On a recent collecting trip, I went over to Chalk Bluffs Natural Area in the Mississippi Alluvial Plain of northeastern Arkansas. My quarry was a population of Cylindera cursitans (ant-like tiger beetle) that has been reported from the site—one of the only known sites for the species in Arkansas. While I was there, I noticed some movement on the trunk of a tree, and a closer look revealed that what appeared to be a piece of bark was actually a beetle—a longhorned beetle to be precise. The elevated gibbosities of the pronotum and white, transverse fasciae of the elytra immediately identify it as Acanthoderes quadrigibba, a not uncommon species in the eastern U.S., but one that I still get excited about whenever I encounter it.
Judging by the number and diversity of plant genera that have been recorded as larval hosts for this species—Linsley and Chemsak (1984) recorded Acer, Betula, Carya, Castanea, Celtis, Cercis, Fagus, Ficus, Quercus, Salix, Tilia, and Ulmus—you could be forgiven for thinking that this is one of the most common and abundant species of longhorned beetle in North America. I have not found this to be the case, and I don’t think it is because I’m simply missing it due to its cryptic appearance. Longhorned beetles in the tribe Acanthoderini are, like many species in the family, quite attracted to lights at night, and I’ve done plenty of lighting over the years. What I have noticed is that nearly all of my encounters with this species have been in the Mississippi Alluvial Plain—an area rich with wet, bottomland forests that contrast markedly from the dry to dry-mesic upland forests that cover much of the southern two-thirds of Missouri. I’ve also reared the species a few times from Salix, one of the host genera recorded by Linsley and Chemsak (1984). In both cases, the wood was not freshly dead (as is commonly preferred by many other longhorned beetles), but a little past its prime and starting to get somewhat moist and punky. In the case of this beetle, I suspect that the nature of the host wood may be more important than the species, the preference being for longer dead wood in moister environments. Of course, observations by another collector in another state may completely obliterate my idea, but for now it sounds good.
A closeup photograph of the elytral markings of this beetle was the subject of ID Challenge #9, to which a record 18 participants responded (thanks to all who played!). Troy Bartlett takes the win with 12 points (and attention to detail), while Dennis Haines, Max Barclay, Mr. Phidippus, and Josh Basham all score double-digit points. Troy’s win moves him into the top spot in the overall standings of the current BitB Challenge Session with 23 pts, but Dave is breathing down his neck with a deficit of just a single point. Tim Eisele and Max Barclay have also moved to within easy striking distance with 19 and 18 points, respectively, and several others could make a surprise move if the leaders falter. I think I’ll have one more challenge in the current session before deciding the overall winner—look for it in the near future.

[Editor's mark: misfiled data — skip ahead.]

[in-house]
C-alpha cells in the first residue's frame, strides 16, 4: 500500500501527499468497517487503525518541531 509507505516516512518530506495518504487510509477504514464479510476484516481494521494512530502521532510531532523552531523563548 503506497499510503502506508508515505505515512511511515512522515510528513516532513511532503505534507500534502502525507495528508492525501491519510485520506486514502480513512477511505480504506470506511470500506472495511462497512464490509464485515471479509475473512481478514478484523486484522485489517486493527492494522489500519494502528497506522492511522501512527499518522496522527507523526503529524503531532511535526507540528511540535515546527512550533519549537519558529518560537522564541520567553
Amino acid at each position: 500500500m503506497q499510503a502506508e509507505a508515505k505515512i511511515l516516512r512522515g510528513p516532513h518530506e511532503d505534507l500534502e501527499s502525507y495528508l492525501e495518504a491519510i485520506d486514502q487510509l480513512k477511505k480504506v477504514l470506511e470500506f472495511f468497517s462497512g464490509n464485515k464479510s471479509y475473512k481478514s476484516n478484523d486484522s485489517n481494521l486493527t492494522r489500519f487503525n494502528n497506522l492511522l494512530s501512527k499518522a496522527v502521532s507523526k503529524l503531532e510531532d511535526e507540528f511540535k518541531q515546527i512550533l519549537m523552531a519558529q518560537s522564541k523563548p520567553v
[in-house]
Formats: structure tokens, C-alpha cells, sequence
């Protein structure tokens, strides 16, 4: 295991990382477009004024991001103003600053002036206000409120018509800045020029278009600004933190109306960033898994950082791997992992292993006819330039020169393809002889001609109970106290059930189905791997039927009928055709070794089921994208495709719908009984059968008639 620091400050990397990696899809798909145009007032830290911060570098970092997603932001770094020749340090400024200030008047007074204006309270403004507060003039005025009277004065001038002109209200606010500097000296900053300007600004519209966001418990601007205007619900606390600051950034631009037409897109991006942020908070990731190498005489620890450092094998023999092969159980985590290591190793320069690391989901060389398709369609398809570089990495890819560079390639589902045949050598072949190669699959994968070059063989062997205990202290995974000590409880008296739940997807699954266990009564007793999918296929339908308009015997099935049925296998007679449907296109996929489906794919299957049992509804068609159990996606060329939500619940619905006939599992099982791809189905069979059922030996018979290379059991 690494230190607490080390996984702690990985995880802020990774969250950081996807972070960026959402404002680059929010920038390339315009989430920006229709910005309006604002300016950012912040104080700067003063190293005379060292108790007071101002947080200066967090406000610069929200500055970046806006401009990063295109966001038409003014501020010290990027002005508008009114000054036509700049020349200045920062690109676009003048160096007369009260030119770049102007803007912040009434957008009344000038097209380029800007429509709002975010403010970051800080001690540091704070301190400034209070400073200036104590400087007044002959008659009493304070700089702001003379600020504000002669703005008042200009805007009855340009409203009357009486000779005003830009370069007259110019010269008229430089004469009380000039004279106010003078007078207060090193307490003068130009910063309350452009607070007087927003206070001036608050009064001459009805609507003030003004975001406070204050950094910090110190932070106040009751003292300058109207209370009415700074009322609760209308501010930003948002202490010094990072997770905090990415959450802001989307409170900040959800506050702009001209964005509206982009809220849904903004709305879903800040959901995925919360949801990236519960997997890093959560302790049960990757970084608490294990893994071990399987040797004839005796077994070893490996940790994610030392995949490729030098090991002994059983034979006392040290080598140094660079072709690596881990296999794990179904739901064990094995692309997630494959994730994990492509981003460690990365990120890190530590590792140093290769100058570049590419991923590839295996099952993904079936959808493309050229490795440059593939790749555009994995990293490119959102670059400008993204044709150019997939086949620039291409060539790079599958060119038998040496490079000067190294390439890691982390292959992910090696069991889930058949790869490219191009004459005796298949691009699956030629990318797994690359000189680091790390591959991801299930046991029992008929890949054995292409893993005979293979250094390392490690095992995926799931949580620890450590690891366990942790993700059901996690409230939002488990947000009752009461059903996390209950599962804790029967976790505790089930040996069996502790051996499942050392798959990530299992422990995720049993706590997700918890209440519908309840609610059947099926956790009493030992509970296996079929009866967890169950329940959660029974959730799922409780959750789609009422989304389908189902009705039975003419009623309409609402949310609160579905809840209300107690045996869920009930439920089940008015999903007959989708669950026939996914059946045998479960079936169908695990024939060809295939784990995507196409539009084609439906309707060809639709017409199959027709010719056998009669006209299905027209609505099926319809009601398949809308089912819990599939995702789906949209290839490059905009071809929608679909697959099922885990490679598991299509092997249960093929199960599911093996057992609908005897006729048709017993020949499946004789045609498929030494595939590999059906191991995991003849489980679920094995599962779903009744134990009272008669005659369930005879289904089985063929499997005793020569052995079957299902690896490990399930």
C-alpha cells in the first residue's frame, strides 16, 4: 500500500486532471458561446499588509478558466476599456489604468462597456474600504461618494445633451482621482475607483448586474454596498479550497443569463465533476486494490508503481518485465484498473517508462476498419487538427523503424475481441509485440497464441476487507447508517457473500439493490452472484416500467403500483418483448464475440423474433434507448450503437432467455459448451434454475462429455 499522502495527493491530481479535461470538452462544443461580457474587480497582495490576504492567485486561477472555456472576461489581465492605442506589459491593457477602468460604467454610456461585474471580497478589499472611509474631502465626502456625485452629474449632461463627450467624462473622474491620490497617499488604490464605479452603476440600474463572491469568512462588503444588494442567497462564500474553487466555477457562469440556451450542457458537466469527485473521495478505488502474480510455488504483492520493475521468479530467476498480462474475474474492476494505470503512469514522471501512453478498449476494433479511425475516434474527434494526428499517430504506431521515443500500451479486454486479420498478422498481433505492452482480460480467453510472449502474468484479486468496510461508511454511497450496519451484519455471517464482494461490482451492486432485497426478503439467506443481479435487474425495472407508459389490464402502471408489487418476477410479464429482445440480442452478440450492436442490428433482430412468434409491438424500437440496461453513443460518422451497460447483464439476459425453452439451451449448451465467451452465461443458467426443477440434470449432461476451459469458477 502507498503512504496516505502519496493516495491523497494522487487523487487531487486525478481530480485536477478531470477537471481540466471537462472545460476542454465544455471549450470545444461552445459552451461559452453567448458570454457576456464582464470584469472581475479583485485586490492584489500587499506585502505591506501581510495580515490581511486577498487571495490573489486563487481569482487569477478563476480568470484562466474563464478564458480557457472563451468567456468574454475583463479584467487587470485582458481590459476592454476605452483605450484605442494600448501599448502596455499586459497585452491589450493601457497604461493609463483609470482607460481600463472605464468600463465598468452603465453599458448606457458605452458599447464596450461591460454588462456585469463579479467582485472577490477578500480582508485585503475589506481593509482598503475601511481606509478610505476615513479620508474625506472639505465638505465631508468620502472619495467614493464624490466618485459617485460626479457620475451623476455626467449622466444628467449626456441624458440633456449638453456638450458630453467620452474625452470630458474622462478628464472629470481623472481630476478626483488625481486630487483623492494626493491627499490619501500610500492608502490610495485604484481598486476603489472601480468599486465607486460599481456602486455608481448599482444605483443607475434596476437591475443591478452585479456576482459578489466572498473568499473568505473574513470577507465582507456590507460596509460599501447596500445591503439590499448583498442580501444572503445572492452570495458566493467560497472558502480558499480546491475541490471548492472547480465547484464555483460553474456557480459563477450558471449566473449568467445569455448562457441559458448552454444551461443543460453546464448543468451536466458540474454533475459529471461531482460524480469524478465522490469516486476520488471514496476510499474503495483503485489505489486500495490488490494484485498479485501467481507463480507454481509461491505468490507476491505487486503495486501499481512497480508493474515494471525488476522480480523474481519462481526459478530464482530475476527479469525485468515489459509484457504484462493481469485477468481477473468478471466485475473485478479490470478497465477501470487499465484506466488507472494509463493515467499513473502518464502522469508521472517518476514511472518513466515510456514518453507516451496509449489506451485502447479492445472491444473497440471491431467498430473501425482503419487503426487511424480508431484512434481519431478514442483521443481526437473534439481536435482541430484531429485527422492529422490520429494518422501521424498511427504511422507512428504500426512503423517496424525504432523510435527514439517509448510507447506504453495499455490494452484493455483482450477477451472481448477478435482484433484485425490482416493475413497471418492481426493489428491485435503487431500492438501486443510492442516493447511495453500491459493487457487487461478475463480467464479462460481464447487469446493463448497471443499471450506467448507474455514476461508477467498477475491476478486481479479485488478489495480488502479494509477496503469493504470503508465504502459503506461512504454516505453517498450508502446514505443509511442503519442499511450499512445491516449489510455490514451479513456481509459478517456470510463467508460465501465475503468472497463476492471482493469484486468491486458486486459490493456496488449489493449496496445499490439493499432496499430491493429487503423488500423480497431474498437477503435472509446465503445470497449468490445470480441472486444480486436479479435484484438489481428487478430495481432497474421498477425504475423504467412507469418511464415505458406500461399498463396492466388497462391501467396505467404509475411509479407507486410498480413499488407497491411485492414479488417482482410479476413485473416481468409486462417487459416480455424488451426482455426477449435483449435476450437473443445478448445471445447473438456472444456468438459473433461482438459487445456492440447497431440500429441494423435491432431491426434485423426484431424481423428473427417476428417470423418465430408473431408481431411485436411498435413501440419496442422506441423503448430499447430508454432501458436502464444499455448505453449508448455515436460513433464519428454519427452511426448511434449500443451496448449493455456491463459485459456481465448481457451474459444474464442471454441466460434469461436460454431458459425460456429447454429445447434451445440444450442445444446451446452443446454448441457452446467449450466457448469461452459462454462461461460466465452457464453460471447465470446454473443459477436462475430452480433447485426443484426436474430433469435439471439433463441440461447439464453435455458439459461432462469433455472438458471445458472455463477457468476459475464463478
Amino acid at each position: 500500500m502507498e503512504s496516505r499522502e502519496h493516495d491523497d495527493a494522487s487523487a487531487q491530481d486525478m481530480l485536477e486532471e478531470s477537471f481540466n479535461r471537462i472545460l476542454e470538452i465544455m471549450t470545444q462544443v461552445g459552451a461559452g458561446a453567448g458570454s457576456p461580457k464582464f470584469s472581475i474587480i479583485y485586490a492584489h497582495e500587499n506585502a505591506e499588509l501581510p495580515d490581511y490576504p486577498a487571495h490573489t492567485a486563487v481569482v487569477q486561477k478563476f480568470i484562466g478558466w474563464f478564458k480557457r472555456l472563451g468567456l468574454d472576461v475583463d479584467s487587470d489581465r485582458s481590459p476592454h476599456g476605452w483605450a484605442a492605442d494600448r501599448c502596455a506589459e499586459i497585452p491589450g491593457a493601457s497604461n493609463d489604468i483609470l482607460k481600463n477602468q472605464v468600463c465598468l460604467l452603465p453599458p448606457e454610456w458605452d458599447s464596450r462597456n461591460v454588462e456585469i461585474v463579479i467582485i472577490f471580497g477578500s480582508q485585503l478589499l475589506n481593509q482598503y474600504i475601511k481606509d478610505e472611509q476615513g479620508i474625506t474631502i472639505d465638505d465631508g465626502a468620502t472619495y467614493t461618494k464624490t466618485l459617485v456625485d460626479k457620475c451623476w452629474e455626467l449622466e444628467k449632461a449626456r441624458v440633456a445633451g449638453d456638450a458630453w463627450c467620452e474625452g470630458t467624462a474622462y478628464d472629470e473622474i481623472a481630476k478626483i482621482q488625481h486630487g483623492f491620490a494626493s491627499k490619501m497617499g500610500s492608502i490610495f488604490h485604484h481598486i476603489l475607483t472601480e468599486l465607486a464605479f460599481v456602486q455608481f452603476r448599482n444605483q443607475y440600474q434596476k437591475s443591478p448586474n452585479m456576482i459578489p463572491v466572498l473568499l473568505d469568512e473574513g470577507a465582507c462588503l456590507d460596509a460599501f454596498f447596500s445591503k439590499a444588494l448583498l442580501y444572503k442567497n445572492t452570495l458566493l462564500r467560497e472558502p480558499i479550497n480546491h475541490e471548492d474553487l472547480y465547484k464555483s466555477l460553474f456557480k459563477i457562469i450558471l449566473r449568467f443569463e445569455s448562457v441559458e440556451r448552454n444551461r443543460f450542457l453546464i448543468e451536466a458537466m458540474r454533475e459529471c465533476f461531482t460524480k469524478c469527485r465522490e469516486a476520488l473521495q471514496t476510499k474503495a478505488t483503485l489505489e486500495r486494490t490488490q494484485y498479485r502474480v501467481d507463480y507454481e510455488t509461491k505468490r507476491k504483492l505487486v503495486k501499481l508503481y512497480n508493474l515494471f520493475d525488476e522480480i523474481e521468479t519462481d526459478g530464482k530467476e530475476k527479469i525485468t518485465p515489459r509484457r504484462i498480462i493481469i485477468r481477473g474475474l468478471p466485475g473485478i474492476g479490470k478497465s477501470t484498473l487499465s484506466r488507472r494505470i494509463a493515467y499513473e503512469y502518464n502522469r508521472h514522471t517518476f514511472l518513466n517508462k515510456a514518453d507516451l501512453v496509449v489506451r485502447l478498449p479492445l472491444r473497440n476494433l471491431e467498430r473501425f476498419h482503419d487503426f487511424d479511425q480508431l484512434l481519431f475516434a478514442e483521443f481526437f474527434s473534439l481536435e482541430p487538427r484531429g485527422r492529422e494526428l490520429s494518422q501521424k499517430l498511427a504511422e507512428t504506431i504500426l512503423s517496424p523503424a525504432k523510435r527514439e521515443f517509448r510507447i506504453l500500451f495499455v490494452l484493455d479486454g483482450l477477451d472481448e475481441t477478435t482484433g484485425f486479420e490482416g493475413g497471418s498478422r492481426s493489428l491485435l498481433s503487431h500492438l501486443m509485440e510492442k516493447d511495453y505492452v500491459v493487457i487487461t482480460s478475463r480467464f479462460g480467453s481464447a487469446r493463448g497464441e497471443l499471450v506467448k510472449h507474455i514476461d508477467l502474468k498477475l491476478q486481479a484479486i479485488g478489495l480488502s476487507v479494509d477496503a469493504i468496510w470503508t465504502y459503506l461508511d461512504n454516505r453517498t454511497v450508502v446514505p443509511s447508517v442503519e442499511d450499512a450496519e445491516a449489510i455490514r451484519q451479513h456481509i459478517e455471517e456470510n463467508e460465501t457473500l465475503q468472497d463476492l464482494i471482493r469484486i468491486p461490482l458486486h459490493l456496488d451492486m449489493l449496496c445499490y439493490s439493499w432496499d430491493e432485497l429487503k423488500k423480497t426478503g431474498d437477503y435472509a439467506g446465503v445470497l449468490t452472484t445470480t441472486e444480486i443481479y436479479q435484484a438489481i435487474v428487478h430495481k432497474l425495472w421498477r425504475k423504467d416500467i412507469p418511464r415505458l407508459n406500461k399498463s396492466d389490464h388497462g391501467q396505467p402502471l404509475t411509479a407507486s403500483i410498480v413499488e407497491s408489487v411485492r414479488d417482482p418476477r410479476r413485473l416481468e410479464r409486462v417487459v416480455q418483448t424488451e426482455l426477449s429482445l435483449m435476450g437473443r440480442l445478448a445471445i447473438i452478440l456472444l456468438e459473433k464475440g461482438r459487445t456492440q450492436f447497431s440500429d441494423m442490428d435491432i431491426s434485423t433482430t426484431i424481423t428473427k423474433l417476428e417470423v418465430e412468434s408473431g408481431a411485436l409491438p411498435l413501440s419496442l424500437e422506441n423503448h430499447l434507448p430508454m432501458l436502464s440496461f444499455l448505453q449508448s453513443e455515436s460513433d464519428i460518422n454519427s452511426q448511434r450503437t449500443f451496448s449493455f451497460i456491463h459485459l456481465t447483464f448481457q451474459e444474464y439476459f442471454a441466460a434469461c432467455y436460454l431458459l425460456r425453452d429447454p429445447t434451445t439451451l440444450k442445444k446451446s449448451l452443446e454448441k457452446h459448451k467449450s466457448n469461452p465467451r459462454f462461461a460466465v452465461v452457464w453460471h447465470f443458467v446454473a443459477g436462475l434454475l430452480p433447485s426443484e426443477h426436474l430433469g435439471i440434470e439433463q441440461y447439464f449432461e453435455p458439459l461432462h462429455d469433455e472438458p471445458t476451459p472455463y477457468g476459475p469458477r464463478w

Linsley, E. G. and J. A. Chemsak. 1984. The Cerambycidae of North America, Part VII, No. 1: Taxonomy and classification of the subfamily Lamiinae, tribes Parmenini through Acanthoderini. University of California Publications in Entomology 102:1–258.
Copyright © Ted C. MacRae 2011
8 thoughts on “Four-humped Longhorned Beetle”
Obviously, I have much to learn about beetles, having fallen for the dermestid ruse on this one in the challenge. But as for Troy’s guess on the meaning of the genus name, might I get one extra credit point for noting that it doesn’t mean a “thing of wood”? (I can’t even figure out where that came from.) It means spiny neck, one would suppose in reference to the protuberances of the pronotum.
I agree it means spiny neck. “Dero” for neck comes from Greek instead of Latin, so the confusion is understandable.
You are hereby awarded one bonus point! 🙂
I was just guessing on the genus, based on various latin words I plugged into some online dictionaries. Acantho=wood, de=of, res=thing. The order seems wrong now though. It did seem to make sense, given the natural history.
“Thing of wood” or not, you still supplied the title of this post!
The rules and derivations of biological nomenclature can be arcane, but here is what I would pedantically say to a student who proposed the derivation you gave, Troy.
“Acanth-” (from Greek, borrowed into so-called New Latin) means spine or thorn (sometimes seta, in entomology), not wood, at least not properly.
“De” is not Greek, so not likely to be slapped together with “acanth-, and in any case its meaning would be rendered by a connecting vowel or case ending, rather than as a preposition stuck into the middle of a word (even a badly coined one, one would hope).
“Res” is indeed Latin for thing, but the comment about “de” tells us it does not stand alone, but is part of longer root including the de syllable.
Thing of wood would be:
Greek derived — xylopragma
Latin derived — lignicola, ligneum (or in this case lignea), or most literally but rather clumsily resmateriae
I photographed one of these beetles back in June, the one and only I’ve ever seen. It happened to be on the metal frame of our basement door. This is pure speculation, but it could be that all the past-its-prime dead wood left from the severe ice storm of January, 2009, accounted for its presence in north-central Arkansas.
Could be – there was a place in the southeastern Missouri Ozarks where I collected tons of wood-boring beetles during the early-mid 1980s. A lake had been constructed there a few years earlier, and the subsequent flooding resulted in a long period of tree decline and death. Blacklighting for cerambycids was always fantastic there in those days, but more recent visits haven’t seemed as productive.
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